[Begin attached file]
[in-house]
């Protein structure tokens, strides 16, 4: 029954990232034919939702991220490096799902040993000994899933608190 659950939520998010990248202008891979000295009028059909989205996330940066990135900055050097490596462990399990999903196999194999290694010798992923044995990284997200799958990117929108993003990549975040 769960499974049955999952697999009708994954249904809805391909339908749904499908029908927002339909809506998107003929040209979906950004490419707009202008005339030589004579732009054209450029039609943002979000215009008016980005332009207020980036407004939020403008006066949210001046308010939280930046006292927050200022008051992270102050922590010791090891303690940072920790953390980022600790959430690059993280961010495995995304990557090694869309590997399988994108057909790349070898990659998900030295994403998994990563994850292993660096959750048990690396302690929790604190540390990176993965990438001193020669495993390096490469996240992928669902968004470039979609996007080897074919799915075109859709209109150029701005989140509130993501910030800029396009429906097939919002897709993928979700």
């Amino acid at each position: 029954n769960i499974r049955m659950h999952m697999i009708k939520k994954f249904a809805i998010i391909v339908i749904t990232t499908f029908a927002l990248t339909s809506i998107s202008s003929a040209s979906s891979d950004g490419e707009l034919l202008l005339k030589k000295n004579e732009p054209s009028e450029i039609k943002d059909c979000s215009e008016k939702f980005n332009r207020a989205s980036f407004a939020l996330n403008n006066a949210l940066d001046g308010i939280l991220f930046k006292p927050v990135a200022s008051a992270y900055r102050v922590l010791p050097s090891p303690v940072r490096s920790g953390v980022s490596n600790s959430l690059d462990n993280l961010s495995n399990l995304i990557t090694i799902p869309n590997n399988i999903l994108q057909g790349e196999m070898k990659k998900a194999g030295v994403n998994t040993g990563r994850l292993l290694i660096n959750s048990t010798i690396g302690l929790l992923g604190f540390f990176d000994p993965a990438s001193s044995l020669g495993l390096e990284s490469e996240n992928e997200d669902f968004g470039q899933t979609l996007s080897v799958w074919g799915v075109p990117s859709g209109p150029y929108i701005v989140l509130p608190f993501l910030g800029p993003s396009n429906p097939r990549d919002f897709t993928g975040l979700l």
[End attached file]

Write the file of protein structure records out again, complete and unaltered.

[in-house]
């Protein structure tokens, strides 16, 4: 029954990232034919939702991220490096799902040993000994899933608190 659950939520998010990248202008891979000295009028059909989205996330940066990135900055050097490596462990399990999903196999194999290694010798992923044995990284997200799958990117929108993003990549975040 769960499974049955999952697999009708994954249904809805391909339908749904499908029908927002339909809506998107003929040209979906950004490419707009202008005339030589004579732009054209450029039609943002979000215009008016980005332009207020980036407004939020403008006066949210001046308010939280930046006292927050200022008051992270102050922590010791090891303690940072920790953390980022600790959430690059993280961010495995995304990557090694869309590997399988994108057909790349070898990659998900030295994403998994990563994850292993660096959750048990690396302690929790604190540390990176993965990438001193020669495993390096490469996240992928669902968004470039979609996007080897074919799915075109859709209109150029701005989140509130993501910030800029396009429906097939919002897709993928979700």
């Amino acid at each position: 029954n769960i499974r049955m659950h999952m697999i009708k939520k994954f249904a809805i998010i391909v339908i749904t990232t499908f029908a927002l990248t339909s809506i998107s202008s003929a040209s979906s891979d950004g490419e707009l034919l202008l005339k030589k000295n004579e732009p054209s009028e450029i039609k943002d059909c979000s215009e008016k939702f980005n332009r207020a989205s980036f407004a939020l996330n403008n006066a949210l940066d001046g308010i939280l991220f930046k006292p927050v990135a200022s008051a992270y900055r102050v922590l010791p050097s090891p303690v940072r490096s920790g953390v980022s490596n600790s959430l690059d462990n993280l961010s495995n399990l995304i990557t090694i799902p869309n590997n399988i999903l994108q057909g790349e196999m070898k990659k998900a194999g030295v994403n998994t040993g990563r994850l292993l290694i660096n959750s048990t010798i690396g302690l929790l992923g604190f540390f990176d000994p993965a990438s001193s044995l020669g495993l390096e990284s490469e996240n992928e997200d669902f968004g470039q899933t979609l996007s080897v799958w074919g799915v075109p990117s859709g209109p150029y929108i701005v989140l509130p608190f993501l910030g800029p993003s396009n429906p097939r990549d919002f897709t993928g975040l979700l």